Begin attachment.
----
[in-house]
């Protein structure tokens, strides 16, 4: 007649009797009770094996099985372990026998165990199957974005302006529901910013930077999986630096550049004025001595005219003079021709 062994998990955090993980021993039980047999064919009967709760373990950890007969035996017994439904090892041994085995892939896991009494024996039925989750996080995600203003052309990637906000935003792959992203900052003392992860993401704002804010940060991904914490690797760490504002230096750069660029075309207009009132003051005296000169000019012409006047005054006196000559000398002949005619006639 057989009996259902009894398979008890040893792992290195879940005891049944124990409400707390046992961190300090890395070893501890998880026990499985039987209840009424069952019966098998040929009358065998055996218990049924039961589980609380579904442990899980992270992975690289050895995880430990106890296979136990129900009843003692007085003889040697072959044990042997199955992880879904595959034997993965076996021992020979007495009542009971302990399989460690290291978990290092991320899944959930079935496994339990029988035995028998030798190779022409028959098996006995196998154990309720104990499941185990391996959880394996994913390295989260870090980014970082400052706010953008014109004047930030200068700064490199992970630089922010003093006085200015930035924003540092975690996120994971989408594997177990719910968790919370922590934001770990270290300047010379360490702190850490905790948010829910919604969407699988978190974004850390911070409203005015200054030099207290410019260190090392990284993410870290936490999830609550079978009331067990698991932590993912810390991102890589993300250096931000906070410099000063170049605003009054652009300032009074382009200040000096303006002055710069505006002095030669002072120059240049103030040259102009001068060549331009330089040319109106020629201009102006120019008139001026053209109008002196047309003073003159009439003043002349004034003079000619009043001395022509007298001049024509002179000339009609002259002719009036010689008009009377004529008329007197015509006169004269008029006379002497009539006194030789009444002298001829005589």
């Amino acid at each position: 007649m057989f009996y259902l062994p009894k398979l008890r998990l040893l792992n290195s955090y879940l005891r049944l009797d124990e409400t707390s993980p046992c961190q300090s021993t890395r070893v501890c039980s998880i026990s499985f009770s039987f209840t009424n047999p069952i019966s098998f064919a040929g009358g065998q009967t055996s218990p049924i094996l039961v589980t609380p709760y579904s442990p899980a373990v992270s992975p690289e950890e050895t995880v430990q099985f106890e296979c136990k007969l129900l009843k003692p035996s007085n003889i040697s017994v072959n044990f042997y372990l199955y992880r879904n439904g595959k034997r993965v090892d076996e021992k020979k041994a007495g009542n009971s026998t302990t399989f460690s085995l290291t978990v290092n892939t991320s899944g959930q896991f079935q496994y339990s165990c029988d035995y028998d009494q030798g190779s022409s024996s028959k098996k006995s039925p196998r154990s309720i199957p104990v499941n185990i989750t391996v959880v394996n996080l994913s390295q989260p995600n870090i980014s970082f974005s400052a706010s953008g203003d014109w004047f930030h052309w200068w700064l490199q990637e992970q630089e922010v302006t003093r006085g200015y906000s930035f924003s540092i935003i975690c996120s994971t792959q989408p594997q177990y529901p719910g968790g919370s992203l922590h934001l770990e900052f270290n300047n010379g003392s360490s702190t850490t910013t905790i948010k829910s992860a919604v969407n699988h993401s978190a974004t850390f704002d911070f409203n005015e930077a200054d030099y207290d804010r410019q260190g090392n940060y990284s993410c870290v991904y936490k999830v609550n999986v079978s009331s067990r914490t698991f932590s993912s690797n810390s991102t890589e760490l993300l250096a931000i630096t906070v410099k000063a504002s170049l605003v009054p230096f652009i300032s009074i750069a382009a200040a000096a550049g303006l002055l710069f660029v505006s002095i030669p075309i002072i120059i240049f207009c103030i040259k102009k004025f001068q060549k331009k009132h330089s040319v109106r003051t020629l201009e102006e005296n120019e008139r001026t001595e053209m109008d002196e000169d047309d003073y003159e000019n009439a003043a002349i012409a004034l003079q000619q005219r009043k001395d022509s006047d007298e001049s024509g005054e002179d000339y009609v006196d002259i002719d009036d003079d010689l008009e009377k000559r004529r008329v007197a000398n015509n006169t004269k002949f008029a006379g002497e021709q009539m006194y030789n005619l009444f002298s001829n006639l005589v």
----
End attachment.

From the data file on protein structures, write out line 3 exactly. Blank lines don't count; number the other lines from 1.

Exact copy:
């Amino acid at each position: 007649m057989f009996y259902l062994p009894k398979l008890r998990l040893l792992n290195s955090y879940l005891r049944l009797d124990e409400t707390s993980p046992c961190q300090s021993t890395r070893v501890c039980s998880i026990s499985f009770s039987f209840t009424n047999p069952i019966s098998f064919a040929g009358g065998q009967t055996s218990p049924i094996l039961v589980t609380p709760y579904s442990p899980a373990v992270s992975p690289e950890e050895t995880v430990q099985f106890e296979c136990k007969l129900l009843k003692p035996s007085n003889i040697s017994v072959n044990f042997y372990l199955y992880r879904n439904g595959k034997r993965v090892d076996e021992k020979k041994a007495g009542n009971s026998t302990t399989f460690s085995l290291t978990v290092n892939t991320s899944g959930q896991f079935q496994y339990s165990c029988d035995y028998d009494q030798g190779s022409s024996s028959k098996k006995s039925p196998r154990s309720i199957p104990v499941n185990i989750t391996v959880v394996n996080l994913s390295q989260p995600n870090i980014s970082f974005s400052a706010s953008g203003d014109w004047f930030h052309w200068w700064l490199q990637e992970q630089e922010v302006t003093r006085g200015y906000s930035f924003s540092i935003i975690c996120s994971t792959q989408p594997q177990y529901p719910g968790g919370s992203l922590h934001l770990e900052f270290n300047n010379g003392s360490s702190t850490t910013t905790i948010k829910s992860a919604v969407n699988h993401s978190a974004t850390f704002d911070f409203n005015e930077a200054d030099y207290d804010r410019q260190g090392n940060y990284s993410c870290v991904y936490k999830v609550n999986v079978s009331s067990r914490t698991f932590s993912s690797n810390s991102t890589e760490l993300l250096a931000i630096t906070v410099k000063a504002s170049l605003v009054p230096f652009i300032s009074i750069a382009a200040a000096a550049g303006l002055l710069f660029v505006s002095i030669p075309i002072i120059i240049f207009c103030i040259k102009k004025f001068q060549k331009k009132h330089s040319v109106r003051t020629l201009e102006e005296n120019e008139r001026t001595e053209m109008d002196e000169d047309d003073y003159e000019n009439a003043a002349i012409a004034l003079q000619q005219r009043k001395d022509s006047d007298e001049s024509g005054e002179d000339y009609v006196d002259i002719d009036d003079d010689l008009e009377k000559r004529r008329v007197a000398n015509n006169t004269k002949f008029a006379g002497e021709q009539m006194y030789n005619l009444f002298s001829n006639l005589v």